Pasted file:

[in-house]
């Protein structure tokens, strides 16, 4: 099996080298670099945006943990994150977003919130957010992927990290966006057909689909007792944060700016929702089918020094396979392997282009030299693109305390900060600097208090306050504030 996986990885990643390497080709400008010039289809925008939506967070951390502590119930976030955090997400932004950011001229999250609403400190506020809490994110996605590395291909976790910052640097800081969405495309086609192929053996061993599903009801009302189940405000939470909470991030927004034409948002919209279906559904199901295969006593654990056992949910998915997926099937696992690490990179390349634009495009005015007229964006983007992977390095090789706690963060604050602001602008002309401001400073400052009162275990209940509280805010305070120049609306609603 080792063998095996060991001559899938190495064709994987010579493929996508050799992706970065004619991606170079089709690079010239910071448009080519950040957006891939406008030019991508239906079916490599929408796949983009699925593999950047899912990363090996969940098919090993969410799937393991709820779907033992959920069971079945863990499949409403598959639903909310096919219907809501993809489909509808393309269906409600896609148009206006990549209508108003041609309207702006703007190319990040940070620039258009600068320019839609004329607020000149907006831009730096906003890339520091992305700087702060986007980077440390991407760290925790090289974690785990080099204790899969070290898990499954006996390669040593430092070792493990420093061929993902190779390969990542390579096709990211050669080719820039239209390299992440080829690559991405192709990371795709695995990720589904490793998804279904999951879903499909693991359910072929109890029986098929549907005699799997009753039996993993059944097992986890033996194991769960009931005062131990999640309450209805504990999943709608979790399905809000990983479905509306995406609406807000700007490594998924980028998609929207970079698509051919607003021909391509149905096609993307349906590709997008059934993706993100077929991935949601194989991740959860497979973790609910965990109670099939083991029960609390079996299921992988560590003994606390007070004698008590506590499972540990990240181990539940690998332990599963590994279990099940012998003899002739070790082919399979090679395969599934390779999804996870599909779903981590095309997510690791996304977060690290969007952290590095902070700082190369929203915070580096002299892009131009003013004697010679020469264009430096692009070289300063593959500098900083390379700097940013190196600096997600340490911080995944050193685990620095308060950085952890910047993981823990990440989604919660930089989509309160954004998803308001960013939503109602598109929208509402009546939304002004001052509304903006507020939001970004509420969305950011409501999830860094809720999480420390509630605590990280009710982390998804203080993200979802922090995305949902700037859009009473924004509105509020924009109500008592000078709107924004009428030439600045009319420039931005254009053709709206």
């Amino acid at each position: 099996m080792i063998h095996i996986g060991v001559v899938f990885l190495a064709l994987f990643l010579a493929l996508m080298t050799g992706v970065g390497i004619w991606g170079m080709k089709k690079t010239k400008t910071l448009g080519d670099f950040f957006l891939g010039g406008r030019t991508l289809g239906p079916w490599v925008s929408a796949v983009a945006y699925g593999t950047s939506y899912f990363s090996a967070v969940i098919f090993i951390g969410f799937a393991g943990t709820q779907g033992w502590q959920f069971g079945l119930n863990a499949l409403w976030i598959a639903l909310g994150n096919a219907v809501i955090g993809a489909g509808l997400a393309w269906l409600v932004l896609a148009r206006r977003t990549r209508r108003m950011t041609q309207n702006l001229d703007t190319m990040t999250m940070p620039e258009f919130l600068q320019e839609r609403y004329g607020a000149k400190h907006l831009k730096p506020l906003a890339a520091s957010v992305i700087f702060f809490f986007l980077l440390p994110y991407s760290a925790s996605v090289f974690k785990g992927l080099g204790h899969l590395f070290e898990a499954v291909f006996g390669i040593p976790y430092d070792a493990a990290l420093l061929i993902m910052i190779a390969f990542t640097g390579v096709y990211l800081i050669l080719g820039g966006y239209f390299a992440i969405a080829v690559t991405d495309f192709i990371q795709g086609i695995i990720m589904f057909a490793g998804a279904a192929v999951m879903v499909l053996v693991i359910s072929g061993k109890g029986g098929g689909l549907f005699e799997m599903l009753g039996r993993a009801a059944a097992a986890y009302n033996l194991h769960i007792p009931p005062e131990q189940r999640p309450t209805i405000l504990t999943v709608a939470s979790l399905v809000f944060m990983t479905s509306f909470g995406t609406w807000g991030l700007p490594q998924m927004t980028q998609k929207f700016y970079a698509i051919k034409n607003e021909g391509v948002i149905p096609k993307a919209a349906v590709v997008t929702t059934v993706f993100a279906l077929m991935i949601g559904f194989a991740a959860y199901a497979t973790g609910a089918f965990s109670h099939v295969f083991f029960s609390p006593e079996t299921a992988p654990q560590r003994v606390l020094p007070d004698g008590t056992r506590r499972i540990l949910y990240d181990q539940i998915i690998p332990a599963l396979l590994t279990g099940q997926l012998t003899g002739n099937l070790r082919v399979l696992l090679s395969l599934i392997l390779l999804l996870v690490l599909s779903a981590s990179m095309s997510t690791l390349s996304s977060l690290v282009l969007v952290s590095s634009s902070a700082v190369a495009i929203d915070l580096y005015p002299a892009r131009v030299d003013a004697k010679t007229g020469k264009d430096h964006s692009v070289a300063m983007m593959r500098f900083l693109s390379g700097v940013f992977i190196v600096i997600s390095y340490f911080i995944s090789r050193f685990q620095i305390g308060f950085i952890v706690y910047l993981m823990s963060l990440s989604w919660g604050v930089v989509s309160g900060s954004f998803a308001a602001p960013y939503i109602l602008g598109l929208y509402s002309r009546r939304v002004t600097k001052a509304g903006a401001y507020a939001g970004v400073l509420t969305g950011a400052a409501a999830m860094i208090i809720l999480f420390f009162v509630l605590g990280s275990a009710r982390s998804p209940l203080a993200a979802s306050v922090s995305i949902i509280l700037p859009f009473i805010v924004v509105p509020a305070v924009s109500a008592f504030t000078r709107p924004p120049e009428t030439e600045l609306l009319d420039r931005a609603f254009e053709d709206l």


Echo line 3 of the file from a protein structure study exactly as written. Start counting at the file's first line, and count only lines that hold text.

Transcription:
């Amino acid at each position: 099996m080792i063998h095996i996986g060991v001559v899938f990885l190495a064709l994987f990643l010579a493929l996508m080298t050799g992706v970065g390497i004619w991606g170079m080709k089709k690079t010239k400008t910071l448009g080519d670099f950040f957006l891939g010039g406008r030019t991508l289809g239906p079916w490599v925008s929408a796949v983009a945006y699925g593999t950047s939506y899912f990363s090996a967070v969940i098919f090993i951390g969410f799937a393991g943990t709820q779907g033992w502590q959920f069971g079945l119930n863990a499949l409403w976030i598959a639903l909310g994150n096919a219907v809501i955090g993809a489909g509808l997400a393309w269906l409600v932004l896609a148009r206006r977003t990549r209508r108003m950011t041609q309207n702006l001229d703007t190319m990040t999250m940070p620039e258009f919130l600068q320019e839609r609403y004329g607020a000149k400190h907006l831009k730096p506020l906003a890339a520091s957010v992305i700087f702060f809490f986007l980077l440390p994110y991407s760290a925790s996605v090289f974690k785990g992927l080099g204790h899969l590395f070290e898990a499954v291909f006996g390669i040593p976790y430092d070792a493990a990290l420093l061929i993902m910052i190779a390969f990542t640097g390579v096709y990211l800081i050669l080719g820039g966006y239209f390299a992440i969405a080829v690559t991405d495309f192709i990371q795709g086609i695995i990720m589904f057909a490793g998804a279904a192929v999951m879903v499909l053996v693991i359910s072929g061993k109890g029986g098929g689909l549907f005699e799997m599903l009753g039996r993993a009801a059944a097992a986890y009302n033996l194991h769960i007792p009931p005062e131990q189940r999640p309450t209805i405000l504990t999943v709608a939470s979790l399905v809000f944060m990983t479905s509306f909470g995406t609406w807000g991030l700007p490594q998924m927004t980028q998609k929207f700016y970079a698509i051919k034409n607003e021909g391509v948002i149905p096609k993307a919209a349906v590709v997008t929702t059934v993706f993100a279906l077929m991935i949601g559904f194989a991740a959860y199901a497979t973790g609910a089918f965990s109670h099939v295969f083991f029960s609390p006593e079996t299921a992988p654990q560590r003994v606390l020094p007070d004698g008590t056992r506590r499972i540990l949910y990240d181990q539940i998915i690998p332990a599963l396979l590994t279990g099940q997926l012998t003899g002739n099937l070790r082919v399979l696992l090679s395969l599934i392997l390779l999804l996870v690490l599909s779903a981590s990179m095309s997510t690791l390349s996304s977060l690290v282009l969007v952290s590095s634009s902070a700082v190369a495009i929203d915070l580096y005015p002299a892009r131009v030299d003013a004697k010679t007229g020469k264009d430096h964006s692009v070289a300063m983007m593959r500098f900083l693109s390379g700097v940013f992977i190196v600096i997600s390095y340490f911080i995944s090789r050193f685990q620095i305390g308060f950085i952890v706690y910047l993981m823990s963060l990440s989604w919660g604050v930089v989509s309160g900060s954004f998803a308001a602001p960013y939503i109602l602008g598109l929208y509402s002309r009546r939304v002004t600097k001052a509304g903006a401001y507020a939001g970004v400073l509420t969305g950011a400052a409501a999830m860094i208090i809720l999480f420390f009162v509630l605590g990280s275990a009710r982390s998804p209940l203080a993200a979802s306050v922090s995305i949902i509280l700037p859009f009473i805010v924004v509105p509020a305070v924009s109500a008592f504030t000078r709107p924004p120049e009428t030439e600045l609306l009319d420039r931005a609603f254009e053709d709206l």